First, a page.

Gov’t social media plan a mess
Under-done weirdness: Social media proposals are a knee-jerk reaction
The government’s further crackdown on social media companies and their users is another “knee-jerk reaction” that will not address the actual problems in the space, according to the Greens and tech experts.
The series of new policies and penalties to “crackdown on social media platforms and online predators and trolls” were announced by the Prime Minister Scott Morrison at weekend.
It follows the controversial passing of other social media laws during the last sitting week of the 45th Parliament, allowing for the fining and jailing of tech executives of companies that do not remove “abhorrent violent material” quickly enough.
The new effort include an increase of the maximum jail sentence from three years to five years for someone who uses a carriage service – such as Facebook – to menace, harass or “cause offence”.
If it wins the upcoming election, the government would also introduce legislation forcing major social media platforms to produce “transparency reports” on the number and type of reports and complaints about illegal, abusive and predatory content by their users, along with their responses, similar to the Online Harms White Paper process in the UK.
Mr Morrison said the government would also try to work with social media platforms, app stores and ISPs to ensure that their offerings marketed to children come with the most restrictive privacy and safety settings by default, that they make available to parents a filtered internet service which block access to sites identified by the eSafety Commissioner, and provide information about online safety and parental control settings.
This would initially be voluntary, but the Coalition would consider legislating the measures if tech companies do not adopt the new guidelines.
The new social media regulations would be packaged into the Online Safety Act, a “single, consolidated piece of online safety legislation that includes greater transparency and reporting requirements for industry”.
Announcing the new crackdown, Mr Morrison firmly positioned the new measures as directed at online trolls.
The centrepiece of the announcement is the increase in jail-time for online trolling, but Greens senator and digital rights spokesperson said this isn’t addressing the actual issue at hand.
“The problem isn’t the existence or non-existence of a penalty in law, the problem is police don’t have any idea of how to enforce the law,” Senator Jordon Steele-John told InnovationAus.com.
“What we need to see if the government or the Labor party is serious about these issues is policy around improving cognisance of policy and the ability of police to work with victims,” he said.
“At the moment there’s this horrible ‘get off Twitter, love’ mentality – victims are just brushed off. If you want to keep people safe online and utilise the laws, you need to talk about increasing police understanding of these issues, and the Liberals and Labor haven’t said a single thing about that.”
Regulation of social media platforms is needed, Senator Steele-John said, but requires careful consideration and consultation, rather than rushed policies.
“What we’re seeing is knee-jerk reaction after knee-jerk reaction, and that’s not how you make good policy in this complicated and now very emotive space,” he said.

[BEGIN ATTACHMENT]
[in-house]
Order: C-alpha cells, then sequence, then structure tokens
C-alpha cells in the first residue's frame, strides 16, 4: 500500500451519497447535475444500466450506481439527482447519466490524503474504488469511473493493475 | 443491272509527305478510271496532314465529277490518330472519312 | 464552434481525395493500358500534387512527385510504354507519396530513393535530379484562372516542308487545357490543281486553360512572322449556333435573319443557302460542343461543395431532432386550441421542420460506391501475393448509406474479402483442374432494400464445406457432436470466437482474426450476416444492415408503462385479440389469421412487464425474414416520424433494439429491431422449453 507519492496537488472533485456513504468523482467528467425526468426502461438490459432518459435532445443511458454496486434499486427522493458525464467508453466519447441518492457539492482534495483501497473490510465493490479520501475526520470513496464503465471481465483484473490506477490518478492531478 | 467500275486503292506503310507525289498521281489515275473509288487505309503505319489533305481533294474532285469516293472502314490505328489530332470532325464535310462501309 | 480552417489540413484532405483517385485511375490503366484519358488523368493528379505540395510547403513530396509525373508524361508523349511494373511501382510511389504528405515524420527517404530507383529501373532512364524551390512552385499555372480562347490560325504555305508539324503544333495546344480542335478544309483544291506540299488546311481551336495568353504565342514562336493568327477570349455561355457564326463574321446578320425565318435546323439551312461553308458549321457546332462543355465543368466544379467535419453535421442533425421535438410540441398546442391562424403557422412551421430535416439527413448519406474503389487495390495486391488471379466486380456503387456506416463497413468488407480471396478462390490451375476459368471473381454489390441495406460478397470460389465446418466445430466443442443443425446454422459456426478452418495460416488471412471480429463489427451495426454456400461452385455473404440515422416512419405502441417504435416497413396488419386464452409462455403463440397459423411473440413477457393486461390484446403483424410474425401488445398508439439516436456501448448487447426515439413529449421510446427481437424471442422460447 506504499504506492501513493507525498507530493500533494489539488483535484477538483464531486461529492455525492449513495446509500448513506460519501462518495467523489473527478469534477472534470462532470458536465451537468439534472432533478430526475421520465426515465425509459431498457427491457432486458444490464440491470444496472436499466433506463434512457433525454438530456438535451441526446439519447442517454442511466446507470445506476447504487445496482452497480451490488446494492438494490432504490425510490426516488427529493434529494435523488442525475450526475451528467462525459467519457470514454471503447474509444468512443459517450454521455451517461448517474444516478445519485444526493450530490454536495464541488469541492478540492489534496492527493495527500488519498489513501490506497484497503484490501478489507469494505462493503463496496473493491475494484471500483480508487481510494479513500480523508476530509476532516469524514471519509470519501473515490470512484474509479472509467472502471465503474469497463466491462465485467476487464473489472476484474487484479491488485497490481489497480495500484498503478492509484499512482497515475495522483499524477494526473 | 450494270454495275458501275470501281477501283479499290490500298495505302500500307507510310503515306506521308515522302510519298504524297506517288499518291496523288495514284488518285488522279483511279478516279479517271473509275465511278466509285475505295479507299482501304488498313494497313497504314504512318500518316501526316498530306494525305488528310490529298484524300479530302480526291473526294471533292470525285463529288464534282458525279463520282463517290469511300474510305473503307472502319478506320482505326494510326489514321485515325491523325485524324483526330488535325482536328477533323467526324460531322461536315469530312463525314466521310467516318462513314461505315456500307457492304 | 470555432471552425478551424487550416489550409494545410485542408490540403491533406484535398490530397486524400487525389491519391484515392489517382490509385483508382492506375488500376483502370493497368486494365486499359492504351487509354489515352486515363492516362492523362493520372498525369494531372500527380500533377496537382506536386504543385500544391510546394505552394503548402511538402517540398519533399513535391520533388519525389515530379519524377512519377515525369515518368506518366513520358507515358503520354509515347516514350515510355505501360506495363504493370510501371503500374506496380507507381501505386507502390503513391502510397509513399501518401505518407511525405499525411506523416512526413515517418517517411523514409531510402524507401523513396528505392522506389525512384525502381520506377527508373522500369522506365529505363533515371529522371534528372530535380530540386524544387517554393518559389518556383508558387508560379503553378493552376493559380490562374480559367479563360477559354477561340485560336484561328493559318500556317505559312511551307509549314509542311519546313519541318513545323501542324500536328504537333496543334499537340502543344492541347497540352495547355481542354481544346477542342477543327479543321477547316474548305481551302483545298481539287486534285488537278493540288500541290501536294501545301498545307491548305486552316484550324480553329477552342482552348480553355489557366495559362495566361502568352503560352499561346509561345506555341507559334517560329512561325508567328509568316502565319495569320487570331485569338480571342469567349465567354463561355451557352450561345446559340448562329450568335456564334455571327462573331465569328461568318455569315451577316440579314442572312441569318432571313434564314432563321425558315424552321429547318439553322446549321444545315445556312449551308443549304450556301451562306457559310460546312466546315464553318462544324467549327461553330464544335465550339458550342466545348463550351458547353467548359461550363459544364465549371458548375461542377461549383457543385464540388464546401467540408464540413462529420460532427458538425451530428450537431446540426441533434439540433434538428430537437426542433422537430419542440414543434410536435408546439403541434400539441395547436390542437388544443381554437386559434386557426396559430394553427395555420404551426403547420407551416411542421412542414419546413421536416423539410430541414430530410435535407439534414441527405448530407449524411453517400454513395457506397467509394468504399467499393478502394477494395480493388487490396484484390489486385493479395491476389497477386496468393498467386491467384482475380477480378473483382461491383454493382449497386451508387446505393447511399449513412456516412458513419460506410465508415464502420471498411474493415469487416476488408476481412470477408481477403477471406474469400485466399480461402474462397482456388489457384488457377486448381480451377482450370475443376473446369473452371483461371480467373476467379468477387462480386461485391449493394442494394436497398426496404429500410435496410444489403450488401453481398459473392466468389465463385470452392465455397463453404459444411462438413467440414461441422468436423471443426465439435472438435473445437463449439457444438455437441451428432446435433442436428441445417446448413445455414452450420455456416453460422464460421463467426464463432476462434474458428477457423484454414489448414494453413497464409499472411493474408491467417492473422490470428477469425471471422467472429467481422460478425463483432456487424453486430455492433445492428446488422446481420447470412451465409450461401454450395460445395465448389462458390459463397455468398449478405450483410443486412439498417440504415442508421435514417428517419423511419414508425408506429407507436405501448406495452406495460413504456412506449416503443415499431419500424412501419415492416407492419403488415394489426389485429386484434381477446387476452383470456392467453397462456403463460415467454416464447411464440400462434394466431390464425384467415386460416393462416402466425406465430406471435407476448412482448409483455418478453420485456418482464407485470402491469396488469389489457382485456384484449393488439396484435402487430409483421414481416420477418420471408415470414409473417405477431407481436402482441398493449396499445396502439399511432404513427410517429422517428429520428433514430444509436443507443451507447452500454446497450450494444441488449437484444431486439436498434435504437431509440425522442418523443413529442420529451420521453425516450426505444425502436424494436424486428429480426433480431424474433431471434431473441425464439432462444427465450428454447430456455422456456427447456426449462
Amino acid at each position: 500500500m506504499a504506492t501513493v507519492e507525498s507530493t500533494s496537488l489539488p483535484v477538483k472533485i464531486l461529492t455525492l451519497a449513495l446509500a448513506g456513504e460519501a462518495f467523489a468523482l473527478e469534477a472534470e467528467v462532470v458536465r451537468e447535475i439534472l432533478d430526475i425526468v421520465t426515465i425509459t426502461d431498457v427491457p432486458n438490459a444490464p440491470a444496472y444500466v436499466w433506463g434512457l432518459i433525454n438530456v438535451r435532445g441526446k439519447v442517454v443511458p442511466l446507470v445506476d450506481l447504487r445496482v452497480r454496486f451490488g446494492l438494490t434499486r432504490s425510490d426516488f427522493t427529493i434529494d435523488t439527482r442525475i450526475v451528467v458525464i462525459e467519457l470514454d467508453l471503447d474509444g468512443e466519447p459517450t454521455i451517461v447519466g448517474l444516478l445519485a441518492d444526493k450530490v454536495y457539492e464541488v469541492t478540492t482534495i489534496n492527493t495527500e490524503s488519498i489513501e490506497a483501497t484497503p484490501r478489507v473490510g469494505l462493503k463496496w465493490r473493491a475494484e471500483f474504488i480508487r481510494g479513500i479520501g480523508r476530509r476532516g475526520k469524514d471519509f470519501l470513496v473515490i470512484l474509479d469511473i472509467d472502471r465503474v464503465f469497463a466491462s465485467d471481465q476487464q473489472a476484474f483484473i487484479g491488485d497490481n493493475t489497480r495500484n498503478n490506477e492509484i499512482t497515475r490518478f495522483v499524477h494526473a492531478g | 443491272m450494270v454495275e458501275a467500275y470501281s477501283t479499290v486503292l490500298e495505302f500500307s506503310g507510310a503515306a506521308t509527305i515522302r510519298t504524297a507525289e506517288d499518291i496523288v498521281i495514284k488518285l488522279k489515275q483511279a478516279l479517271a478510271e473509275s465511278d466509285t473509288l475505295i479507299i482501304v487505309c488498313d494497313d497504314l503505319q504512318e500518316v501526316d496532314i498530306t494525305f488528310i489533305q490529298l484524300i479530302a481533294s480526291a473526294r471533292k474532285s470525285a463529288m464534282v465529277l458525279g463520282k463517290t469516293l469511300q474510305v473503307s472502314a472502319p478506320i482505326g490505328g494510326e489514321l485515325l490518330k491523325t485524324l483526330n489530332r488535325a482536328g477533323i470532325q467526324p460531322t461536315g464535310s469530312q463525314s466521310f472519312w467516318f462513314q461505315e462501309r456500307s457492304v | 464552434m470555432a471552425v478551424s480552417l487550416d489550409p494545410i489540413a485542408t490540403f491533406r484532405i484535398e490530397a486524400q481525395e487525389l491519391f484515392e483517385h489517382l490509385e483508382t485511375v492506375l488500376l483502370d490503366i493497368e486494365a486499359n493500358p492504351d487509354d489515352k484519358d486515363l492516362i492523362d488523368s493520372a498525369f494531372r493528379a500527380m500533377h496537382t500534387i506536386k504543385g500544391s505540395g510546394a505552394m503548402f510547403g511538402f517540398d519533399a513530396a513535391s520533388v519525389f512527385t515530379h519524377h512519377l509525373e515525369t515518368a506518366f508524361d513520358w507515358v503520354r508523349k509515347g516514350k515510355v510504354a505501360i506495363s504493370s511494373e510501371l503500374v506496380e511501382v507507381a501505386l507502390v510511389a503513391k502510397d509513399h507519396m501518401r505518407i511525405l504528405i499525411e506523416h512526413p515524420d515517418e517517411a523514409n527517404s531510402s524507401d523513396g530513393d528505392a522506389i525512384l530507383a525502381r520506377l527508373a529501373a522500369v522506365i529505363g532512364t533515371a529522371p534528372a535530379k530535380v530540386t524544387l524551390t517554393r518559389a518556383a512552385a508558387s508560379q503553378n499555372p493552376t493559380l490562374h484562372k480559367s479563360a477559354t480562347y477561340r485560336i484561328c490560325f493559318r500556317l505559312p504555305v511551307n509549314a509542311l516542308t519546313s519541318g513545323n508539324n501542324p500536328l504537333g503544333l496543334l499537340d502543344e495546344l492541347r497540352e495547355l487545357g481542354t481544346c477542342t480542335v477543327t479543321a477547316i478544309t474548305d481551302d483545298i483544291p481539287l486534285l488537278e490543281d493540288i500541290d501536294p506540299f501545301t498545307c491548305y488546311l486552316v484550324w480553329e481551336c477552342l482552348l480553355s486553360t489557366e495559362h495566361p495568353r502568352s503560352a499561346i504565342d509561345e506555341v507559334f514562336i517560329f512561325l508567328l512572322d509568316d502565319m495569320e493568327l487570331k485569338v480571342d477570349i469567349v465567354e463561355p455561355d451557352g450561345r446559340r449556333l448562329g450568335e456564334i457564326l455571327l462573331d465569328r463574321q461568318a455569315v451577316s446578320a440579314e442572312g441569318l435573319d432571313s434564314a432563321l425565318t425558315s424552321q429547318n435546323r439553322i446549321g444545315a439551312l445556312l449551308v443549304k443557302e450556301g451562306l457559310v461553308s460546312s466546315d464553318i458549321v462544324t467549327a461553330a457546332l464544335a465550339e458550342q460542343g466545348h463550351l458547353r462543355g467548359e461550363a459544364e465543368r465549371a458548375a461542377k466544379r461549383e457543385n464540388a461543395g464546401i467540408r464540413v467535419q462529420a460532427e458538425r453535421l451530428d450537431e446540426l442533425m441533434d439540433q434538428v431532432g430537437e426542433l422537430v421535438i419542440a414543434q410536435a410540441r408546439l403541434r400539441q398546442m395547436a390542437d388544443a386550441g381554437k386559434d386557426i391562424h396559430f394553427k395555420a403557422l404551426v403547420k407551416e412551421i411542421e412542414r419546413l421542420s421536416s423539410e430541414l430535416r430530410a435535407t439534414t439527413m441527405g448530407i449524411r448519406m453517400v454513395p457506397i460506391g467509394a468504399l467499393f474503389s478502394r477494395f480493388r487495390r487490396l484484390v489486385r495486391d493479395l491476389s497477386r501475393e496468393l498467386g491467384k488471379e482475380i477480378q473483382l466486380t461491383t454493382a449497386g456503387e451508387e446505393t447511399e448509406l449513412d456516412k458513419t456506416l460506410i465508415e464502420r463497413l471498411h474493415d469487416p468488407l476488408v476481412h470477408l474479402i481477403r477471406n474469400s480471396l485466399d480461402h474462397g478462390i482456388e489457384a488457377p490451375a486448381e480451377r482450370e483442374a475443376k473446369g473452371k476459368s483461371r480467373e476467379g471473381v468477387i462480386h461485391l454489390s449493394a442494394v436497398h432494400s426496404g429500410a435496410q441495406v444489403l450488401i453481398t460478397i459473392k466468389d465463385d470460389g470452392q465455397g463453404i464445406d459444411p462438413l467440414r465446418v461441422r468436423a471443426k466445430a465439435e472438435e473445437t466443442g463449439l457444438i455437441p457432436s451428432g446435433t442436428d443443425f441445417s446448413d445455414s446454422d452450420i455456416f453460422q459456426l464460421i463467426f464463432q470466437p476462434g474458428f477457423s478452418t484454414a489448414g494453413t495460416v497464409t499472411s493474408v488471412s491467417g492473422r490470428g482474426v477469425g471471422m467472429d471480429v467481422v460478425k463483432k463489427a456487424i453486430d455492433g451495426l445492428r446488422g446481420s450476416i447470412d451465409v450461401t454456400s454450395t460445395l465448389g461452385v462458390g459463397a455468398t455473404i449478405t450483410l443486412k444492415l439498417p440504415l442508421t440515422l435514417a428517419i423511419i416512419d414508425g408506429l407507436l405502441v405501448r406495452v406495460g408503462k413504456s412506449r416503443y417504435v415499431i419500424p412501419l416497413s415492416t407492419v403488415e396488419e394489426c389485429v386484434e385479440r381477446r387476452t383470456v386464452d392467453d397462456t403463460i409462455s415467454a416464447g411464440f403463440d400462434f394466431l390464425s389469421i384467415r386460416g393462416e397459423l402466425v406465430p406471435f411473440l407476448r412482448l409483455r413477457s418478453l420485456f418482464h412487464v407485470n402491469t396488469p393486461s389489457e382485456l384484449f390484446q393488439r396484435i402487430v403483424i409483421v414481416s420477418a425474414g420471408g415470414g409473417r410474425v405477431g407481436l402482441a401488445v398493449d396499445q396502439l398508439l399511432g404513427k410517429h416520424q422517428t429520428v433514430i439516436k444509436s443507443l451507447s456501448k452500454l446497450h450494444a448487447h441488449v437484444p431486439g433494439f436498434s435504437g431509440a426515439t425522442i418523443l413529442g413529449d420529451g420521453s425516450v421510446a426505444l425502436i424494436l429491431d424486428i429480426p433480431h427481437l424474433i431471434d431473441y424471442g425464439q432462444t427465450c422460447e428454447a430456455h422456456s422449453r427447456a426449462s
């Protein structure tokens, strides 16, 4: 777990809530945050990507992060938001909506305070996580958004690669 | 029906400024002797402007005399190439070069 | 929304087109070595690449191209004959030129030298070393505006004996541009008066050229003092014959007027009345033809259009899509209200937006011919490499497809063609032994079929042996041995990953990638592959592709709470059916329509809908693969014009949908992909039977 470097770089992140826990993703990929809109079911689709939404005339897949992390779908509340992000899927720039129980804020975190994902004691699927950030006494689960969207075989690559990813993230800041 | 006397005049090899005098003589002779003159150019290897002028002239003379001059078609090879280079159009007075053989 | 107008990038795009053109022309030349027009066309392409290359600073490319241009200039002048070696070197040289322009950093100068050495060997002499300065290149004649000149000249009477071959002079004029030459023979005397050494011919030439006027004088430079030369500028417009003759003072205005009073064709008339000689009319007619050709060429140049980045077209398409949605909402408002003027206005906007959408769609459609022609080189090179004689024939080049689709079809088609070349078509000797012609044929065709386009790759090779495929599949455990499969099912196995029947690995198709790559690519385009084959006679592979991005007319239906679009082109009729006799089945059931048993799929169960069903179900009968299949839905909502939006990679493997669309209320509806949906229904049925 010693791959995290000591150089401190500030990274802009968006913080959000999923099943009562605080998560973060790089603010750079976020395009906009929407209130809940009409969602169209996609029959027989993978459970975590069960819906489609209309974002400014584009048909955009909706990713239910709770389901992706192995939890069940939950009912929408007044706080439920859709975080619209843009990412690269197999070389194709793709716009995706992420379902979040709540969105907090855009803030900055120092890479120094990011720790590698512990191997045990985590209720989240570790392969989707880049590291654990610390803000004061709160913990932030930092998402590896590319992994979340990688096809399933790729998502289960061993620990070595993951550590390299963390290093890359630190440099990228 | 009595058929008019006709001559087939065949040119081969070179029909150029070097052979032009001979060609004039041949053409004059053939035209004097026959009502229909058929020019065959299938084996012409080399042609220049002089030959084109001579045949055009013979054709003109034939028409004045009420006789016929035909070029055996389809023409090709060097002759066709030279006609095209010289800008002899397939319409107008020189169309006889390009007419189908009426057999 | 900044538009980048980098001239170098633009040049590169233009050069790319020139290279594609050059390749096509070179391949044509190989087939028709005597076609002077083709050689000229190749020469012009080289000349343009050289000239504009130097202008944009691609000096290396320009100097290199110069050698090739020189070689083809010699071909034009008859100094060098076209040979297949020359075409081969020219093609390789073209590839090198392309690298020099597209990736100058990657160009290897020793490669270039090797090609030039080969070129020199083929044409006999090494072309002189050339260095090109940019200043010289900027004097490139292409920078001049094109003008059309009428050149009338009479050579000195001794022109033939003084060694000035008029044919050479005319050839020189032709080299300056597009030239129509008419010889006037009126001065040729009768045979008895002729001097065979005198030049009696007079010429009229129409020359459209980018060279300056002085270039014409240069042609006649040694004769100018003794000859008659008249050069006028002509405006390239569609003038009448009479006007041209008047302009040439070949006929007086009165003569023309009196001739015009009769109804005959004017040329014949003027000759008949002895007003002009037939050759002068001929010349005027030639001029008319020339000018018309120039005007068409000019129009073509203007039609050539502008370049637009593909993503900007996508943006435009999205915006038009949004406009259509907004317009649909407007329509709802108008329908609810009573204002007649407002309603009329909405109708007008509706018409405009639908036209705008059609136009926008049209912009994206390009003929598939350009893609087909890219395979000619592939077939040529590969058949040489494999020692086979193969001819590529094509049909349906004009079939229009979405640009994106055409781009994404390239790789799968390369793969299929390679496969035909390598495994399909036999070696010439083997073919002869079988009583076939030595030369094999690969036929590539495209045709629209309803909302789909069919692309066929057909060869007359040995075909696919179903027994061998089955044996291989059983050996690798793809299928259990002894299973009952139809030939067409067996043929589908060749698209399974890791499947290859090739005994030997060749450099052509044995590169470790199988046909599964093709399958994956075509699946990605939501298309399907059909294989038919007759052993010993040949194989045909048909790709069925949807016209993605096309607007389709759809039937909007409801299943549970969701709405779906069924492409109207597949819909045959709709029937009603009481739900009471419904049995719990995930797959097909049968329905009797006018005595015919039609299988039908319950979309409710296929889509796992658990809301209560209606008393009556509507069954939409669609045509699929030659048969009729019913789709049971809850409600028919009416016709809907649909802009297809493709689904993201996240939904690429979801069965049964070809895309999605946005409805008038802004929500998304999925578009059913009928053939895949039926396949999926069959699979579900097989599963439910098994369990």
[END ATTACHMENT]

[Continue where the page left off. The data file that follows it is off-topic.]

“It’s unquestionable that social media entities need to do more to protect the rights of their users, and their right to be free from coming across vile and violent content. We need an informed human rights-based tech-led conversation about the role of social media and the rise of the far right in this country.”
Former Digital Transformation Office chief executive Paul Shetler also criticised the government’s announcement, raising particular concern with the “causing offence” aspect of the crime’s definition.
“It’s just an international embarrassment. They’re saying, ‘we’re going to throw people in jail for this, we’re going to jail Facebook executives and now we’re going to jail Facebook users for up to five years for causing offence’,” Mr Shetler told InnovationAus.com.
“When I moved to Australia I thought it was a normal country with some basic ideas about freedoms and the role of government, but it just seems like in the last year the government has gone off the rails."
“He’s trying to grab the headlines, he has to come out and said these crazy things to get people to pay attention. But my worry is if they do get in and they have made all these pledges, are they going to implement this kind of insanity?”
The new announcement showed no understanding of the actual issues at play, tech industry analyst Sandy Plunkett said.
“This is nothing more than political posturing from a government that has consistently displayed increasing dumbness about life and work in the 21st century,” Ms Plunkett told InnovationAus.com.
“If this is the nature and level of conversation about social media and the digital age, Australia is truly screwed, there’s no escaping it,” she said.
“The 21st century is making enormous new demands on Australians, and there are way too few leaders that have the guts to tell them.”
This sort of approach to tech policy-making will lead to similar new laws like the controversial encryption powers, Ms Plunkett said.
“The lack of general savvy and curiosity about digital micro and mega-trends among our leaders and our society is precisely why we got the AA bill passed by both parties before Christmas,” she said.
“It is precisely why we have low economic and export complexity, and it’s precisely why our leaders debates and all of our ‘news’ never focused on who controls our future and why.”